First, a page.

Screening Initiative in Georgia Finds Twice the Lung Cancer Rate of Previous Efforts

Screening Initiative in Georgia Finds Twice the Lung Cancer Rate of Previous Efforts

A pioneering lung cancer screening initiative in the Augusta, Ga., area found more than double the rate of cancer observed in previous studies. An analysis of the data collected points toward the need for ongoing, accessible, free screening in high-risk and underserved populations, say researchers from Georgia Cancer Center at Augusta University.

High-risk groups include those who have smoked a pack of cigarettes daily for two or three decades, who are currently smokers, or those who quit smoking less than 15 years ago. Screening was offered by combined positive emission tomography (PET) and computed tomography (CT) scans.

The initiative screened 264 people within a 150-mile radius of Augusta. Of the 398 individuals who signed up for the screening, 350 qualified and 264 had lung cancer screening. More than 80 patients were not screened in the first year, mostly due to socioeconomic and travel limitations.

Previous trials like the National Lung Screening Trial, launched in 2002 in 33 large urban centers, and the Lahey Hospital & Medical Center trial in Massachusetts, launched a decade later, were used to model the Augusta screening initiative.

The first found a prevalence rate of 1.1% among the 26,722 high-risk individuals screened. The second found 0.6% prevalence in the first 10 months of screening.

In the Augusta trial, about 3% of those screened had lung cancer, and 75% of those were caught early. Excluding those patients who presented early symptoms, like persistent cough, the rate of patients with no symptoms was 2.2%, twice the rate previously observed.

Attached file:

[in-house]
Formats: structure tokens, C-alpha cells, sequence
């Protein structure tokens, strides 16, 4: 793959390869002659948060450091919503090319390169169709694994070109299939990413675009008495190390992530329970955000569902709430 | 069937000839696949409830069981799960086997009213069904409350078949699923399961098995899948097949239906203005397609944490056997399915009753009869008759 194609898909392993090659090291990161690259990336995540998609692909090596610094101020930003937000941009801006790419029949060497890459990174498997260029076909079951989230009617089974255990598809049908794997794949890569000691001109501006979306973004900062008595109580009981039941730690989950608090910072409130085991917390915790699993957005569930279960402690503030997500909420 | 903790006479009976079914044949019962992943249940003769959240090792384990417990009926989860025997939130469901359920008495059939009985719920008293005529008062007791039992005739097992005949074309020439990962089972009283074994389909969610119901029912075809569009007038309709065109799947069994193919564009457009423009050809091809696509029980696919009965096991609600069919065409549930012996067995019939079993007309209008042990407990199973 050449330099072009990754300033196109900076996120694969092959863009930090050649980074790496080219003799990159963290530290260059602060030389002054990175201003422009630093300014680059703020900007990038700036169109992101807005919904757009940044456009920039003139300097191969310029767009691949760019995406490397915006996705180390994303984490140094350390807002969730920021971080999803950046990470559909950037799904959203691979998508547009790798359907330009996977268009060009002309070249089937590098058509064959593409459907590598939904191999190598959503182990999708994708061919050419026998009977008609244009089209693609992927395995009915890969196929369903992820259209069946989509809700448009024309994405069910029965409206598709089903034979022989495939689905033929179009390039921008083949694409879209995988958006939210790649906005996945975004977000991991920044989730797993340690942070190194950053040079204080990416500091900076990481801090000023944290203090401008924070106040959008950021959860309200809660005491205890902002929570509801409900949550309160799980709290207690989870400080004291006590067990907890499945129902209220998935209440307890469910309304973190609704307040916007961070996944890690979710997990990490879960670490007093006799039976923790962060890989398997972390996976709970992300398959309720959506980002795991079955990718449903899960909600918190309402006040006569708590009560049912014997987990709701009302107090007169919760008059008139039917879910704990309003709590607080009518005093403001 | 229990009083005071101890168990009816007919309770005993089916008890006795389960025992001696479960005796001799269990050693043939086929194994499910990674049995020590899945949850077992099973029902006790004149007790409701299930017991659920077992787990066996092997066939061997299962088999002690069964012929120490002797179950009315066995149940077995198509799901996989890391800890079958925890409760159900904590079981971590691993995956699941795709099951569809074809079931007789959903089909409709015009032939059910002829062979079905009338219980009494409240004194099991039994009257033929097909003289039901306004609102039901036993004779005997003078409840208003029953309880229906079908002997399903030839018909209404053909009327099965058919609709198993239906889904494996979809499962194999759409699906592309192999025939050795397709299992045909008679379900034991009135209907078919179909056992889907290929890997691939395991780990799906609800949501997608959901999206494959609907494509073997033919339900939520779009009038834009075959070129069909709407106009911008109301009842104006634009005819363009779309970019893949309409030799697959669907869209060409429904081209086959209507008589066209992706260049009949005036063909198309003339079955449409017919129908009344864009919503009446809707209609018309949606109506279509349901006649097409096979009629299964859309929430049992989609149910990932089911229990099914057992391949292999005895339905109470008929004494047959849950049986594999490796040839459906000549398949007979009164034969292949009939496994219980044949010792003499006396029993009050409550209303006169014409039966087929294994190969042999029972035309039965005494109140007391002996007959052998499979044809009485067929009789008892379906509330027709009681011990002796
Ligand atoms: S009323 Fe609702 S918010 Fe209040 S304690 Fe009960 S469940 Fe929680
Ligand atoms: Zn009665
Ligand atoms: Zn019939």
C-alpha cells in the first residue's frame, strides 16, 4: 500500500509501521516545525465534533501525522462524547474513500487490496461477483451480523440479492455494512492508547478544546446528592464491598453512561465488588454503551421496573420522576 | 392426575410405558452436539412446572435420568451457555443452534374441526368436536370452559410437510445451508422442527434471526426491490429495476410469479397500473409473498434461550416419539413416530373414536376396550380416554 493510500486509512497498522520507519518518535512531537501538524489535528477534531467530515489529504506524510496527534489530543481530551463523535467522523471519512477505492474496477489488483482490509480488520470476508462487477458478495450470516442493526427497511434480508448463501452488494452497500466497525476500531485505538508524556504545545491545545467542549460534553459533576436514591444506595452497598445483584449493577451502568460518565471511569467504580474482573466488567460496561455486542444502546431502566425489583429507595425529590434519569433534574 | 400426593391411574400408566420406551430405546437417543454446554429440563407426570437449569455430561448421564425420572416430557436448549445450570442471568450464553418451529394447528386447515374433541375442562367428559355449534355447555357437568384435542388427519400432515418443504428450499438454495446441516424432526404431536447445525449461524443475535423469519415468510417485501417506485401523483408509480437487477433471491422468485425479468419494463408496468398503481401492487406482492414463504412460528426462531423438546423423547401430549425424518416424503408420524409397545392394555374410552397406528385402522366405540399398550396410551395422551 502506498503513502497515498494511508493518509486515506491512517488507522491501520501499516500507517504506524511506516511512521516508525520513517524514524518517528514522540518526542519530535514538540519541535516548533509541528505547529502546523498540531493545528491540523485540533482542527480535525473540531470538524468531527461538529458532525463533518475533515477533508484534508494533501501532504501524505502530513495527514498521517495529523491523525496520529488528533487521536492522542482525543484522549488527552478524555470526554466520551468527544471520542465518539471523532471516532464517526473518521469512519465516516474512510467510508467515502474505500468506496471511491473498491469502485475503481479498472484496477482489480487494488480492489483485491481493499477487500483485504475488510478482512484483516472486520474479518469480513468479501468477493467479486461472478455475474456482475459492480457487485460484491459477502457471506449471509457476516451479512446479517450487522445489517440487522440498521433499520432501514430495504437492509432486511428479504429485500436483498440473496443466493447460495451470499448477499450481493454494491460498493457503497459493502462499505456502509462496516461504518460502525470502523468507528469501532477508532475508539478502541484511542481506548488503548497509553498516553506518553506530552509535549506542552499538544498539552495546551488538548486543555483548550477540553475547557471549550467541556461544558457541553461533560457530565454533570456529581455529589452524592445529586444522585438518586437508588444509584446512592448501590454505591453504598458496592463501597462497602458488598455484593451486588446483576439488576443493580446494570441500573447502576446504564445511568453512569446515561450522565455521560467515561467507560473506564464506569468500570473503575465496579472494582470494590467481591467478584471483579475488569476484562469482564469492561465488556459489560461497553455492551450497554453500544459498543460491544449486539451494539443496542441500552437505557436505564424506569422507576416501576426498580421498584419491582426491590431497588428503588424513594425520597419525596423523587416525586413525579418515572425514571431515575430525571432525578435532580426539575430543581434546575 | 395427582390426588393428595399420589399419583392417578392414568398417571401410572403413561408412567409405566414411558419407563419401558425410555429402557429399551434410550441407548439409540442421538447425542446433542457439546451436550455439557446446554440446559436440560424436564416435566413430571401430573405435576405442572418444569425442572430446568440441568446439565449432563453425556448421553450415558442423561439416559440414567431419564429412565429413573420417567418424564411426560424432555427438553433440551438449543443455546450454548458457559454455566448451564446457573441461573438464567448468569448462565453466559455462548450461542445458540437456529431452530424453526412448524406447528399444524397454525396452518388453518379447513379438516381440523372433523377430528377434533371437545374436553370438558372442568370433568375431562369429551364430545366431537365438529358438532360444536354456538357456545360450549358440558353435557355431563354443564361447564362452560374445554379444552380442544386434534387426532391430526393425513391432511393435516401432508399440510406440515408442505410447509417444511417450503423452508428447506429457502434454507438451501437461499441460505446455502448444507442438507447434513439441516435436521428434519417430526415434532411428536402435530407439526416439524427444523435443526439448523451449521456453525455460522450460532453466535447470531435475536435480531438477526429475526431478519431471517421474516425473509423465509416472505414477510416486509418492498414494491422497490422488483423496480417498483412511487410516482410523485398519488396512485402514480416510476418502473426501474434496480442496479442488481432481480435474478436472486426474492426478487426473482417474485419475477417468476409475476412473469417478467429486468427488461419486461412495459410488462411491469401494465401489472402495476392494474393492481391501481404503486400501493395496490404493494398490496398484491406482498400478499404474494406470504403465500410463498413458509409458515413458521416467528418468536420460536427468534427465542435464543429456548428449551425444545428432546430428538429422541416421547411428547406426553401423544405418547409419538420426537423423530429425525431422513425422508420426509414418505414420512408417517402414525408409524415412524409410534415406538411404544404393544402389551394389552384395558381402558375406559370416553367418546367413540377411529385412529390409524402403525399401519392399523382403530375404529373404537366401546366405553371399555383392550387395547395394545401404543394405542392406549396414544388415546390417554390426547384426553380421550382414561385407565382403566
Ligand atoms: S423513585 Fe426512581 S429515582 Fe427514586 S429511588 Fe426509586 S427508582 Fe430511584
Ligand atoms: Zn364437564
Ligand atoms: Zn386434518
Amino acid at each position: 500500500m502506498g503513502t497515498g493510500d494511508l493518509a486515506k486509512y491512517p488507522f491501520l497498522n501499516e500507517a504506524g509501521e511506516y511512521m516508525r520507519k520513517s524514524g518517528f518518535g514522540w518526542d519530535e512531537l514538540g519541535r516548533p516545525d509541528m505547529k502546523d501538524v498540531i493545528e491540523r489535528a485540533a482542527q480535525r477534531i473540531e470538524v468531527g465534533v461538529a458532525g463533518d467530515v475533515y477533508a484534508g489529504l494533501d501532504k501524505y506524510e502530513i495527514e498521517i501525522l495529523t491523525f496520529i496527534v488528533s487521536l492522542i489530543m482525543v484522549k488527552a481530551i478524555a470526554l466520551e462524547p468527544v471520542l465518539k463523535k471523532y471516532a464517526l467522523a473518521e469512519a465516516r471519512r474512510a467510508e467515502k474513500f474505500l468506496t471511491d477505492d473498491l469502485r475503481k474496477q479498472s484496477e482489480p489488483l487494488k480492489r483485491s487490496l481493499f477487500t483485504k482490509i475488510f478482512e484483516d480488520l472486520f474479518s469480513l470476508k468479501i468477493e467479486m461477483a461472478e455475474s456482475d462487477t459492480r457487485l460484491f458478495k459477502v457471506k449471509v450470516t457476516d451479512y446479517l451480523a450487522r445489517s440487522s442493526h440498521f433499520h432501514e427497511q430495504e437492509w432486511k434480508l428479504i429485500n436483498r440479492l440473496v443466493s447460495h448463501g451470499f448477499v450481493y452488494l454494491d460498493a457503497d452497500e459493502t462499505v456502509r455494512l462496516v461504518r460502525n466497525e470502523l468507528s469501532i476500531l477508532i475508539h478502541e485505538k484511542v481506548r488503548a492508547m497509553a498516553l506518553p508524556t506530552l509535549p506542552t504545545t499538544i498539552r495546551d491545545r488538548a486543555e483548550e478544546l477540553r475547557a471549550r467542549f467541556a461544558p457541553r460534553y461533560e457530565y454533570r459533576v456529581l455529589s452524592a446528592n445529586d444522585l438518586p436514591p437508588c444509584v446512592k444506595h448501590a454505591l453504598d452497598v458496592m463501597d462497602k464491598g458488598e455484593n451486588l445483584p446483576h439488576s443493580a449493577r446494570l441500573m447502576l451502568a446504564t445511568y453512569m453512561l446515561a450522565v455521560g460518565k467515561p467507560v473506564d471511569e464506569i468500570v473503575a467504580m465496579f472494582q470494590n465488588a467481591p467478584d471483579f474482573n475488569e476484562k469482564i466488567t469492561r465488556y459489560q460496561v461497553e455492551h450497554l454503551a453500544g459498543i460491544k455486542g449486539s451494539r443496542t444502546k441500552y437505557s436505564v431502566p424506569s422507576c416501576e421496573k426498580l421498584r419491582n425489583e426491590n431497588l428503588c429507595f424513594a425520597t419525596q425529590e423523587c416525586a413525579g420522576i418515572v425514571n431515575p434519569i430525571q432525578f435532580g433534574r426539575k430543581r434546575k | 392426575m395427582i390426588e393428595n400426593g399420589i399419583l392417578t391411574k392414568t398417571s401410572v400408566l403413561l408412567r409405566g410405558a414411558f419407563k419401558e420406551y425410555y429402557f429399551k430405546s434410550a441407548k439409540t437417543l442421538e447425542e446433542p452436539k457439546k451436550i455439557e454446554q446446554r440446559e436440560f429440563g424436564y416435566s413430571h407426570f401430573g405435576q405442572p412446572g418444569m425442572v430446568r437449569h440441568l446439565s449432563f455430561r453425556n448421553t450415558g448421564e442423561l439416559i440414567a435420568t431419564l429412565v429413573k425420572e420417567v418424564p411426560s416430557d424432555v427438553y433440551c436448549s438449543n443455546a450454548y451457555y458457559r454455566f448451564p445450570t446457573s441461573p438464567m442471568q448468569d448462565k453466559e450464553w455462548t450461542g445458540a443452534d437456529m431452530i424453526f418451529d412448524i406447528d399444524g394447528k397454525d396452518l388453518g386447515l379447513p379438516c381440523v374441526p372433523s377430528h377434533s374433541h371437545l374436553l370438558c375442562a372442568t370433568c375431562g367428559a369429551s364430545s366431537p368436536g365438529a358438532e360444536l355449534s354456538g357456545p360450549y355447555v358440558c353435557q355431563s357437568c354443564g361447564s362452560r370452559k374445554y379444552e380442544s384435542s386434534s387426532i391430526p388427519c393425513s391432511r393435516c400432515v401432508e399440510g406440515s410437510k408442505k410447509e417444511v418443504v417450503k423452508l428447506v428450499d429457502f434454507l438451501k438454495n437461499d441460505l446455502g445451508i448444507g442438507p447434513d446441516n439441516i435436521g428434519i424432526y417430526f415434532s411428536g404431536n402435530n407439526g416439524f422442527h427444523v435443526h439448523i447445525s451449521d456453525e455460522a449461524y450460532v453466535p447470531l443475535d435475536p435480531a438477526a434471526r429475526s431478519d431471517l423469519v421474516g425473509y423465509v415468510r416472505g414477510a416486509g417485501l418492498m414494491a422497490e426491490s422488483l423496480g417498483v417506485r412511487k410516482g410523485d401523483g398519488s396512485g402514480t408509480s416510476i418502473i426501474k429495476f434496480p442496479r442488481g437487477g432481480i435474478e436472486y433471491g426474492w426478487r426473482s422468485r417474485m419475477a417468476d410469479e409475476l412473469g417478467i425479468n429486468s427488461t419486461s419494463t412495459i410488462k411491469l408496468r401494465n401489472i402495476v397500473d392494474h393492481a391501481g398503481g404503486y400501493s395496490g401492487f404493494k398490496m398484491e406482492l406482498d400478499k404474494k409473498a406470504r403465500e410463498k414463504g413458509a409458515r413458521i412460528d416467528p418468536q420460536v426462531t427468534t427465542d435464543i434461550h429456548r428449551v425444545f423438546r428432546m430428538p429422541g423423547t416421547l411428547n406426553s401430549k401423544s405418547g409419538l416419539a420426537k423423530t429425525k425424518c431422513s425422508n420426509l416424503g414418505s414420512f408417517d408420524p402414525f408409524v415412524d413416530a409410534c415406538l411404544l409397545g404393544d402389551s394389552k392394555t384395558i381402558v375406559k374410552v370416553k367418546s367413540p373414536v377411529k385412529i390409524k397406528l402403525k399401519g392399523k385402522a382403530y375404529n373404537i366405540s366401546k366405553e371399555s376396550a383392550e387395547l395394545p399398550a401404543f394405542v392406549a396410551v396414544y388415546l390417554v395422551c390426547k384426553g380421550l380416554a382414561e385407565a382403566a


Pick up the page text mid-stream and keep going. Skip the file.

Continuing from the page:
“Lung cancer is still the number one cancer killer in the United States and in our world,” Carsten Schroeder, MD thoracic oncology surgeon at the Georgia Cancer Center, said in a news story. “If we catch it in the early stages, ideally before symptoms surface, we can operate and patients can have an overall survival rate of 90 percent,” he said.

Participants in the Augusta trial were from mostly rural communities with limited healthcare services available. That area’s average household income is 27% below national average and the poverty level is 67% higher, according to income and poverty data of the U.S. Census Bureau.

Average age was 60 years old, with a somewhat even gender distribution. Race distribution was uneven, with about 68% of the participants being white and only 20% being black.

The Augusta screening initiative found that younger patients who started smoking early in life had multiple risk factors.

“It doesn’t matter how old you are, if you have smoked 30 years, you might want to consider a lung-cancer screening,” said Schroeder.

To date, about 700 people have been screened in the Augusta area and Schroeder is working to expand statewide.

“We want to reach as many people as we can as early as we can,” he said. “Also, about half of patients screened continue to smoke, so screening might also be a logical point for smoking intervention.”

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